Kaieteur News – Vice President, Bharrat Jagdeo, is the representative of government. He is not the representative of Exxon within the government. His first and foremost responsibility therefore is to secure the interests of the government and not that of the oil companies.
Judging from his comments, on 23rd December 2020 on Kaieteur Radio (99.1, 99.5 FM), the Vice President needs to be reminded of these facts, especially as they relate to the auditing of pre-contract and other costs.
The Vice President is confused about what his government is required to do in relation to these audits. And, if he is confused, imagine the muddle in which the government finds itself.
In answering a question posed to him by Kiana Wilburg, he conceded that there is much work to be done in relation to building capability for conducting oil audits. But like the APNU+AFC he commits the error of believing that it is the Guyana Revenue Authority’s (GRA) mission to undertake such audits.
The GRA is not the government’s auditor. The GRA is a tax collection agency. And while Exxon’s agreement with the government grants it sweeping exemptions from taxes, the GRA still receives some taxes, little as it may be, from Exxon’s operations.
Exxon expenses are required to be audited by the government. The GRA would be in a conflict of interest if it were to be the government’s auditor and at the same time the assessor of taxes from Exxon. The Coalition, APNU+AFC, and now the PPP/C, seem unable to grasp this fundamental principle.
The GRA therefore, while a government agency, should refuse to be involved in undertaking audits for the government, the same audits upon which it will be required to pronounce upon for tax purposes. The GRA has to build its own capability to undertake audits of oil operations but not as the government auditor.
Jagdeo needs to reread the Petroleum Agreement, which was signed with the oil companies. Then, he needs to revisit some of the ill-informed comments he made on Kaieteur Radio on 23rd December, 2020.
Among those comments was one in which it was stated that the audit firm, contracted by the APNU+AFC, is required to submit three audit reports – a interim report, an intermediate report and a final report. According to Jagdeo, the interim report was submitted but the intermediate report was bypassed and a final report submitted. According to Jagdeo, the intermediate report has to be sent to Exxon for their explanations before the final report is issued and as such the final report, which was prepared, has been treated as draft report and sent to Exxon.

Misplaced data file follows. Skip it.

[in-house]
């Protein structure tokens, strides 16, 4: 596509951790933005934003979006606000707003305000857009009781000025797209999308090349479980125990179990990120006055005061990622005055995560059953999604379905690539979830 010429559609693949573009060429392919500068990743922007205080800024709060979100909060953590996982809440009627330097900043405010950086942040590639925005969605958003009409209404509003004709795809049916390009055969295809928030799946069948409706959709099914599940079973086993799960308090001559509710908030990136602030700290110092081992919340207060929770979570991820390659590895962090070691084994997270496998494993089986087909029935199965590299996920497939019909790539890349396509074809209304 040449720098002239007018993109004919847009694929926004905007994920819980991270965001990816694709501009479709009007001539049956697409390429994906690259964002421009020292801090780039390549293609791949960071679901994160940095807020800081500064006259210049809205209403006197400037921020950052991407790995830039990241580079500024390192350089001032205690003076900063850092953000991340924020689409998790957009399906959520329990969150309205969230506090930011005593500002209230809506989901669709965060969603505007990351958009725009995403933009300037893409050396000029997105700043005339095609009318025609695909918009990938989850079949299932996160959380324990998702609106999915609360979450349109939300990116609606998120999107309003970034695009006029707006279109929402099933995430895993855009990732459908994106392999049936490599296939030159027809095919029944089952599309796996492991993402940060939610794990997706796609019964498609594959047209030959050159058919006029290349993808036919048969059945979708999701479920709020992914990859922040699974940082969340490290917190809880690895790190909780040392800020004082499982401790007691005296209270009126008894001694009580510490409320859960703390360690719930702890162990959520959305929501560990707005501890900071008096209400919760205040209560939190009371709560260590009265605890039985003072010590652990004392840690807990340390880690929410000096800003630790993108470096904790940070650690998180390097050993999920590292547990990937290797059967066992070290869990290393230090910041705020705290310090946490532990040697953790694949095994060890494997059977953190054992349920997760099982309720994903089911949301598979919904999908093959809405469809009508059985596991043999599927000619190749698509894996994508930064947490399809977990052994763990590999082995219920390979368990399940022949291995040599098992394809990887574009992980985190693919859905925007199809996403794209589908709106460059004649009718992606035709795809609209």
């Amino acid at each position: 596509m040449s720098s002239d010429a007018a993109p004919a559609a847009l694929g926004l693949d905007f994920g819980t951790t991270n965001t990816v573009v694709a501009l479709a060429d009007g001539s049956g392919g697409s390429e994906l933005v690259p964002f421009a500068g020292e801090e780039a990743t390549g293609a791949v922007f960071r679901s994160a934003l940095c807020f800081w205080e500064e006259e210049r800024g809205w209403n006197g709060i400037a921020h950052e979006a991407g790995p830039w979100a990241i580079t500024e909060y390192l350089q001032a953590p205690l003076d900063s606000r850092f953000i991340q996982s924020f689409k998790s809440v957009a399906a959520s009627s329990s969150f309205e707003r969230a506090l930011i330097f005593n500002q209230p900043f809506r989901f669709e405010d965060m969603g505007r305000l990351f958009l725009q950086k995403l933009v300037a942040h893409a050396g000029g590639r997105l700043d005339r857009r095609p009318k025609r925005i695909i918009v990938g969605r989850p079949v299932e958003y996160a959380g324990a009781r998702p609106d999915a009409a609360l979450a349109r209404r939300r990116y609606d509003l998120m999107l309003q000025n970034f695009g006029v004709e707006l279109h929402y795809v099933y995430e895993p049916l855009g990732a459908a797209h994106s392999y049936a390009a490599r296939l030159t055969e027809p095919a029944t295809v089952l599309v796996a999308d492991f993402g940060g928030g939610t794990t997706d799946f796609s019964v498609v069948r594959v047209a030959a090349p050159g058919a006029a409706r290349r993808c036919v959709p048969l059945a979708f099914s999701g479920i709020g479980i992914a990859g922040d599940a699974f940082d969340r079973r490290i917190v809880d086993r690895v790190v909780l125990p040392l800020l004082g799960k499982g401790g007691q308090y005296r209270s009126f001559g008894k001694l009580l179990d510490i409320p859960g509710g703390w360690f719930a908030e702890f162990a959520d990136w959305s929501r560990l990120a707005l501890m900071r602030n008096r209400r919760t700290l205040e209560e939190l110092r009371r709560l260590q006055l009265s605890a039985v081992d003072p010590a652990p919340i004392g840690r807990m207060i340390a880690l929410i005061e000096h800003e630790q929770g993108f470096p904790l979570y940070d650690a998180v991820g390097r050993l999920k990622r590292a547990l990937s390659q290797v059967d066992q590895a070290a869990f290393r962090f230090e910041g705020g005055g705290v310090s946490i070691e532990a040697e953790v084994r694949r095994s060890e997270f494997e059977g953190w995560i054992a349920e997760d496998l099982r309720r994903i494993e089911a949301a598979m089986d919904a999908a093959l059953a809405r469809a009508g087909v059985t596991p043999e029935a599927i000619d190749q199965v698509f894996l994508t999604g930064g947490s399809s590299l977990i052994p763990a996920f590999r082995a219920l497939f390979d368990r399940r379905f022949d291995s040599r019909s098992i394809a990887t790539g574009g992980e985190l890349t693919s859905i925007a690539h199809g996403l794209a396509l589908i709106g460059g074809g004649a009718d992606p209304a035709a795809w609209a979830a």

This three-prong process reveals the source of Jagdeo’s confusion. He is confusing the audit process of the oil operations with the audits, which are usually done, of government accounts, by the Auditor General.
The Audit Act of Guyana empowers the Auditor General to conduct audits of government accounts. The Act itself requires the Auditor General, at the conclusion of any audit, to provide the agency audited with a draft report, including his findings and recommendations. This requirement provides the agencies with a right of response.
The government agency is given 30 days to provide such a response. Most agencies do respond and when they do, the Auditor General is statutorily required to incorporate the responses in the Report, which he submits to the National Assembly.
The Production Sharing Agreement signed between the Government of Guyana, Esso Exploration and Production Guyana Limited (EXXONMOBIL), CNOOC Nexen Petroleum Guyana Limited and Hess Guyana Exploration Limited makes no provision for any draft audit report to be submitted to the oil companies.
The Production Sharing Agreement gives to the Petroleum Minister the right to audit the accounts of the petroleum operations in accordance with laid-down accounting procedures within Annex C of the Agreement. Article 1.5 (b) of the said Annex requires that at the conclusion of the audit, a written report will be issued to the contractor. This report shall include all claims arising from the audit.
There is no requirement for an interim audit report to be sent to the oil companies. Jagdeo therefore is hopelessly at sea when he believes that Exxon is required to give explanations before the final audit report is completed.
The legal procedure is that on the basis of the audit, the government generates a report, which must include its claims. This constitutes a legal demand. The oil companies are then given two months to indicate either their acceptance or rejection of the government’s claims and, where there is a rejection, to explain why they are contesting the specific demands.
This idea therefore that there has to be three audit reports is unfounded. The government audits and then generates its report including any claims. The oil companies then have two months to either accept or reject the demands made and, if so, to say why.
(The views expressed in this article are those of the author and do not necessarily reflect the opinions of this newspaper.)
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